Climate change threatens many-valued parts of Australia’s heritage estate – both cultural and natural – from the Great Barrier Reef, Kakadu and alpine regions to thousands of historical places and cultural records housed around the country. At the same time, there are many other threats to heritage: mining activity, land-use change, trammelling of Indigenous rights, insufficient legislative protection. Heritage is often thought of as the bits of the past that we want to preserve. How might we need to rethink it in the volatile times of climate change? Do we need to reconceptualise heritage completely? What can we learn from the international context?
Professor Lesley Head
Lesley was elected to Fellowship in the Academy in 2004, taking up the role of President in November 2020.
Professor Head is currently Redmond Barry Distinguished Professor Emeritus at the University of Melbourne. She has contributed to international debates about relationships between society and nature and her most recent research has been on the cultural dimensions of environmental issues including climate change.
She held an ARC Australian Laureate Fellowship at the University of Wollongong from 2009-14 where she was Director of the Australian Centre for Cultural Environmental Research. She was King Carl XVI Visiting Professor in Environmental Science in Sweden from 2005-06 and was awarded the Vega Medal of the Swedish Society for Anthropology and Geography in 2015.
Professor Jo McDonald
Jo McDonald is the Director of the Centre for Rock Art Research + Management at The University of Western Australia. She holds the Rio Tinto Chair in Rock Art Studies, funded by Rio Tinto’s Conservation Agreement with the Commonwealth for Murujuga. She has been recording rock art around Australia since the 1980’s. As well as working on scientific values reports for the Dampier Archipelago National Heritage Listing (2006) and its Outstanding Universal Values for the Heritage Council (2011), Jo has been involved in a number of research projects across the archipelago, documenting rock art, excavating archaeological sites, and looking for submerged cultural heritage. Jo is currently working with a big multidisciplinary team trying to date the Archipelago’s rock art and other environmental proxies, which tell the story of extreme climate change over the course of human history in this place. She will lead the newly awarded Desert to the Sea ARC Project.
Peter Jeffries is a senior Pinikura man on his mother’s side and is Ngarluma on his father’s side. Peter is known on lore grounds across the Pilbara for his cultural knowledge and collaborative approach. As Chief Executive Officer of Murujuga Aboriginal Corporation, Peter applies his cultural knowledge and regional experience to steer the community towards better management and protection of the Murujuga cultural estate and is leading the Murujuga community’s quest for World Heritage status. He works at the State and National level for this (and other) rock art protection and management issues across the Murujuga heritage estate and has been engaged with UWA researchers since joining MAC to make sure there is a two-way conversation about Indigenous knowledge and western science. He is a Partner Investigator on the Murujuga Dating ARC Project, and on the newly awarded Desert to the Sea ARC Project which focuses on intergeneration knowledge transfer, long distances cultural connections and the interconnectedness of water, rock art and mythological narratives.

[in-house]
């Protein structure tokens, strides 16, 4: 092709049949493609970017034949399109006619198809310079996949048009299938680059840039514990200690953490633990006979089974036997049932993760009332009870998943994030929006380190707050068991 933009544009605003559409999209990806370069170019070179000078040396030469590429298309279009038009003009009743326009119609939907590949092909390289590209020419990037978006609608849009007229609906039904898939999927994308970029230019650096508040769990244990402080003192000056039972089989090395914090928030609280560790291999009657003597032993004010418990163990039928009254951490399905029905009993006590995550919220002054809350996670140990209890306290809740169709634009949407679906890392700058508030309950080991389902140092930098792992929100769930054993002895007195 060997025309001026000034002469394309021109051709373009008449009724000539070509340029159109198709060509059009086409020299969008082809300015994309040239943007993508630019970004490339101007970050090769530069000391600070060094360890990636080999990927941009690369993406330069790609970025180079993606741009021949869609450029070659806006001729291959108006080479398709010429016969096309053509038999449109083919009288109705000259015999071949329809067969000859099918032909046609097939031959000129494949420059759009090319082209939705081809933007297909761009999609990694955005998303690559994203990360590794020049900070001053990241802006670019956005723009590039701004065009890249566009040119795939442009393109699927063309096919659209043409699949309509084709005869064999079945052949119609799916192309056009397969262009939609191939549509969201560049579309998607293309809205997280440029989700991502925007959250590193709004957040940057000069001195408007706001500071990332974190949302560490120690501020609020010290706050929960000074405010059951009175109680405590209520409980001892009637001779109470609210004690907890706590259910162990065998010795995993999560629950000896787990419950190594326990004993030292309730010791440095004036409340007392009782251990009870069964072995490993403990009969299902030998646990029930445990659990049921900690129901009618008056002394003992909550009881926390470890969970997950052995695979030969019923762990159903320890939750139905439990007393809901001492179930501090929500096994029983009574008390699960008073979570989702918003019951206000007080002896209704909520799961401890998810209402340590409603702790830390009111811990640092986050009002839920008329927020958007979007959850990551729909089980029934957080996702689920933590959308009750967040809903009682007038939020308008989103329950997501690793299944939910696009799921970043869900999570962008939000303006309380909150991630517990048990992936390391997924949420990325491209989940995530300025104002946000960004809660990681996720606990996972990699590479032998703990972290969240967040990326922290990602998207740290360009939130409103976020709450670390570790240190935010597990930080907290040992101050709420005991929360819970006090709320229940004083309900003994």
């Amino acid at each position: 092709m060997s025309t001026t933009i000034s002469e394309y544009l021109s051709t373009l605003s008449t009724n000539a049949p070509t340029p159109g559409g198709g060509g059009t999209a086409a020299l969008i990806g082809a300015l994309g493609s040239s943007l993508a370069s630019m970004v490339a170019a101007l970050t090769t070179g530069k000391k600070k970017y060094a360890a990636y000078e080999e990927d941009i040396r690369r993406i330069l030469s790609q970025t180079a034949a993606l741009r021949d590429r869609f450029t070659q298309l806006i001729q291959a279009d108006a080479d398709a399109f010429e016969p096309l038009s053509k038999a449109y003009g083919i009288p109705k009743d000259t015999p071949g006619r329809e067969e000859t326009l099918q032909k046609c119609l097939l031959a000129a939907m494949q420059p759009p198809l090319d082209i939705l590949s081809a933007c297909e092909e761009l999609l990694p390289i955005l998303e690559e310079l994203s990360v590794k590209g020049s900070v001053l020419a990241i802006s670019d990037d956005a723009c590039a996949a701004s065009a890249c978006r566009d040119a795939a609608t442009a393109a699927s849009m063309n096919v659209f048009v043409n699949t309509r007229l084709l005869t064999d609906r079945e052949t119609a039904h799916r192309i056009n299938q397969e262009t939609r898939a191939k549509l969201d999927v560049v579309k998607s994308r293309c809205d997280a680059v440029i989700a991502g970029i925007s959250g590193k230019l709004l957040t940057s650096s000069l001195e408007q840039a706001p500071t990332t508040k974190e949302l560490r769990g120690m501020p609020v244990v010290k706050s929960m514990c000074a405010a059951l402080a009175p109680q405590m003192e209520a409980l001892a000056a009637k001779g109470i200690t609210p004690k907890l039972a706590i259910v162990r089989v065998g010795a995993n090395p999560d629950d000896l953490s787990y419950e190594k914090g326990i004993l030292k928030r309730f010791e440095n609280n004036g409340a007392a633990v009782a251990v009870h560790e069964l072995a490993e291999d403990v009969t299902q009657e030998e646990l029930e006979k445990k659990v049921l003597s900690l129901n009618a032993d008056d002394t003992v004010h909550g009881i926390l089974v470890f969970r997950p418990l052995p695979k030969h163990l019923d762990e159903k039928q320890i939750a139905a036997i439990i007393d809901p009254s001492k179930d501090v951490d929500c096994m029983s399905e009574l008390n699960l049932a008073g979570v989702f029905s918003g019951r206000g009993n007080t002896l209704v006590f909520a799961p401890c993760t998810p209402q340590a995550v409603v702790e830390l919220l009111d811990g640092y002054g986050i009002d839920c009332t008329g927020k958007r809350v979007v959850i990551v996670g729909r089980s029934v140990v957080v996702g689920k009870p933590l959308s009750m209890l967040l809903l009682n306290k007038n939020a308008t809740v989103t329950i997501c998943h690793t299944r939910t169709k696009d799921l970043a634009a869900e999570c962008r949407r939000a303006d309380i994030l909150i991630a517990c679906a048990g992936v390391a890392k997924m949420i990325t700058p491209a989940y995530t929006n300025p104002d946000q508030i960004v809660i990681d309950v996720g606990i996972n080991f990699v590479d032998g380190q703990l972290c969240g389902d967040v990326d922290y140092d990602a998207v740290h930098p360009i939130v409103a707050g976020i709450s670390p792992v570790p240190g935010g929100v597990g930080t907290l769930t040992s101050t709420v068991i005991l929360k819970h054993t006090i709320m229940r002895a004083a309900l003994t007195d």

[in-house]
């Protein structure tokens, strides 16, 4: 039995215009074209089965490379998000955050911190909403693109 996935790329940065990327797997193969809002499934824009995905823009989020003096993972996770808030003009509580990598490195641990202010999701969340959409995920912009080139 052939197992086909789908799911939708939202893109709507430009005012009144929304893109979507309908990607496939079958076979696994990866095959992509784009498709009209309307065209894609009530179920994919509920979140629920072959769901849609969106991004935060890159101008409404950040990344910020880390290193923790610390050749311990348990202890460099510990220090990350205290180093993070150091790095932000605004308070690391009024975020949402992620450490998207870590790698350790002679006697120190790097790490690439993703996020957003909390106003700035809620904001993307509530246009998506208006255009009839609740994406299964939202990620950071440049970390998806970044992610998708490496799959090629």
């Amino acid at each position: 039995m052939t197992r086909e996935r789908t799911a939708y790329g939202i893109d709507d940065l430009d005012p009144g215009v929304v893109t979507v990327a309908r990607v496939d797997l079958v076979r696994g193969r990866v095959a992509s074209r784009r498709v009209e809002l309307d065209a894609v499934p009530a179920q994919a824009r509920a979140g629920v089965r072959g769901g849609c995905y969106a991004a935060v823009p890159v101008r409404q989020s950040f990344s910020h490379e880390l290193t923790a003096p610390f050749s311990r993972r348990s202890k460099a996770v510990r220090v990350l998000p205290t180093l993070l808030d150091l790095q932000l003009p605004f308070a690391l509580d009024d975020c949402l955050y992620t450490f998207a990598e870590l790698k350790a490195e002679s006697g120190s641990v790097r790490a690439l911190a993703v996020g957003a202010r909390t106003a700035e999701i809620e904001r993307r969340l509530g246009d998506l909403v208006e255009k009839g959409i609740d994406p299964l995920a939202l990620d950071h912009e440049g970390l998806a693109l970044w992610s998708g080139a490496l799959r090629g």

Professor Tiffany Morrison
Tiffany Morrison co-leads the People and Ecosystems program in the ARC Centre of Excellence for Coral Reef Studies at James Cook University. Her research combines theoretical and empirical insights from political science, human geography, and ecology to improve the governance of World Heritage. She has worked extensively in Australia, the Asia-Pacific, and the US. The current focus of her program is on uncovering hidden political levers for addressing climate change. She has published on this topic in Nature, Nature Sustainability, PNAS, and Global Environmental Change.
Associate Professor Chris Ballard
Chris Ballard teaches and does research on history, archaeology and anthropology at The Australian National University in Canberra, Australia. He has over 35 years of experience working with Indigenous communities, mostly in Indonesia and the Pacific (Papua New Guinea and Vanuatu), on a range of issues, including agricultural systems and colonial encounters, land rights and human rights, oral traditions and cultural heritage, and disasters and epidemics. He was lead researcher and author on the successful nomination of the World Heritage site of Chief Roi Mata’s Domain from 2005, and continues to work with the Indigenous custodians of the site; since 2016, he has been working with UNESCO’s Living Heritage Unit on the relationship between culture and emergencies (including conflict and disaster).
Ms Maddison Miller
Maddi is a Darug woman living on Woi Wurrung Wurundjeri lands. She is an archaeologist and researcher at The University of Melbourne looking at Indigenous ecological knowledge and two-way knowledge production. Yilabara Ngara is a sound installation Maddi created for Emu Sky, an exhibition at the Old Quad at UniMelb. The sound installation focusses on Aboriginal women and their connection to Country. The exhibition is set to run until mid-2022.